If it ain't broke but it won't work, making a warranty claim won't fix it. But some companies are now hiring "geeks" to sell PC tune-ups, or they're giving away free advice with their service plans, to help customers do everything from removing viruses to installing wi-fi modems.
Most insurance-like extended warranty plans usually cover just hardware failures -- the same kinds of defects in materials and workmanship covered by the manufacturer's warranty. Some extended warranties go a step further, particularly in the computer field, where products frequently get stuck in that limbo between not being broken and not working properly. For instance, let's say a computer's memory has been wiped clean by a virus. Technically, there's nothing wrong with the hardware, and there's no reason to replace or repair the hard drive. Yet the computer doesn't work, and it won't work unless somebody knows how to reinstall the operating system.
Some extended warranty companies therefore provide technical support services, usually over the phone, but sometimes also by email or instant messaging. So do some of the manufacturers, particularly during the initial run of the limited warranty, but sometimes for the life of the unit. Dell, Apple, Hewlett-Packard, and most of their competitors operate huge call centers whose mission is to help customers use what they've purchased. They all share a common goal: to keep the customer satisfied so that when it comes time to buy an upgrade, they'll remember who took care of them the last time around.
It's not all about warranty -- in fact rolling a truck to effect a repair is usually a costly last step. Many times the problem is in software configuration or in connectivity, and can be fixed over the phone. In recent years, several PC manufacturers have even begun to encourage their customers to fix their computers themselves, using replacement parts shipped to them by mail, and returning the broken parts in the empty boxes. To make self-repairs more routine, PCs have been redesigned to allow for easy opening of the system unit, and snap out, snap in replacements of major components such as power supplies and disk drives.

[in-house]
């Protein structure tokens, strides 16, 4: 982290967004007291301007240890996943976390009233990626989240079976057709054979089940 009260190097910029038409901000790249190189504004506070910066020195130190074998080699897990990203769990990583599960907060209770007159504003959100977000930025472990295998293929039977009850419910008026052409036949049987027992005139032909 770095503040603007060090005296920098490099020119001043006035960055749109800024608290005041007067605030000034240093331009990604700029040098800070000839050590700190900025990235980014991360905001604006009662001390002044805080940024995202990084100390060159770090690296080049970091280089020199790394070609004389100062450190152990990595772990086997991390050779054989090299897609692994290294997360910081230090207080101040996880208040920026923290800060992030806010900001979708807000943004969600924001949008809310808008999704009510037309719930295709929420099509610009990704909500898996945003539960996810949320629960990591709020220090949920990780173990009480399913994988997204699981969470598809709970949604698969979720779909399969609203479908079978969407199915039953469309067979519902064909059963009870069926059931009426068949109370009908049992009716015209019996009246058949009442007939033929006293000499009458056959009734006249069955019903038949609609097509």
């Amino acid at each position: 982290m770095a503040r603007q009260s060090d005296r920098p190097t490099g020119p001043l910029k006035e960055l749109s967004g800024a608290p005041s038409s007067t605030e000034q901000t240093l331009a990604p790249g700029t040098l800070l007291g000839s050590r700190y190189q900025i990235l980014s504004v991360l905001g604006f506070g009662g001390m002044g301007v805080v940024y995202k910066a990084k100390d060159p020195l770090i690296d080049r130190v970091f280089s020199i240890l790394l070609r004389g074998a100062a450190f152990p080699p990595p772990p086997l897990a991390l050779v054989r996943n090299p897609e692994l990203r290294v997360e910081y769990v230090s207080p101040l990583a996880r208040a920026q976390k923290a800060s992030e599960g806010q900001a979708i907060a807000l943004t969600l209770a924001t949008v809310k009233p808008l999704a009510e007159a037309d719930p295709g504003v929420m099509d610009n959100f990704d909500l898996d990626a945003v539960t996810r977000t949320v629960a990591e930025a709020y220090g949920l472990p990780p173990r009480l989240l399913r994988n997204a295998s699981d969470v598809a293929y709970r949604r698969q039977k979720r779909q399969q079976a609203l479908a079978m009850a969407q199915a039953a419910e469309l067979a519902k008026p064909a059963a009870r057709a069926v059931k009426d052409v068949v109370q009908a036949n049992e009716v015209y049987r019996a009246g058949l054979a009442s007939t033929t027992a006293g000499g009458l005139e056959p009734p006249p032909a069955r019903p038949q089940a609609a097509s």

The Maytag Tutor?
Outside of the computer field the provision of technical support over the phone isn't so common, but even with something as universal as a refrigerator some manufacturers find a need to run help centers where consumers can get their questions answered. As appliances become more computer-like, though, and as microwave ovens are coupled with refrigeration units that can store, cook, cool, and preserve meals all at once, we may begin to see more of a need for the Maytag repairman to pull double duty as a tutor.
Companies such as NEW Customer Service Companies Inc. have applied some of the same techniques to the consumer electronics field. Particularly with some of the new digital, wireless, and satellite systems, there are bound to be some questions about installation or configuration. In fact, NEW already answers the phones for the DirecTV Group Inc., providing customers with help and instructions as they try to self-install those 18-inch satellite dishes and tune in some new programming. It has nothing to do with warranty or hardware failures. It's simply designed to help DirecTV the customers properly operate their systems.
In the last year or two, several retailers and manufacturers have decided to package and "productize" their service capabilities. In 2004 and 2005, Best Buy Inc. set out to build its Geek Squad service operation into North America's largest provider of in-home computer repair, support and installation services, announcing plans to nearly double the size of the team from 7,000 to 12,000 agents, placing these experts in every storefront nationwide. Suddenly, a retailer better-known for stacking its priced-to-sell boxes on loading dock pallets has become a major player in the service business.
Alternatives to Extended Warranties?
So what does this service-on-demand trend do to the extended warranty business? For instance, thanks to the Geek Squad, one could be forgiven for dismissing the idea of purchasing an extended warranty at Best Buy. "I can always bring it back to the Geek Squad if it breaks," a customer might think. "I don't need to buy the extended warranty just so I can get my questions answered." If half the appeal of an extended warranty is the peace of mind that comes from knowing something will be repaired, then wouldn't just knowing there's a geek on call provide some level of comfort?
Indeed, CompUSA and now Staples have also jumped in with their own technically-savvy teams of computer nerds, ready at a moment's notice to help a PC user in distress. Hewlett-Packard also has now launched an offering called the HP PC Tune up Service which for $99 will change the oil, replace the spark plugs, and adjust the timing of a computer, at least in a figurative sense. The purchase of such a service may have nothing to do with warranty work or even with repairs outside of warranty. But as with its automotive analog, a tune-up can help make a good car run better.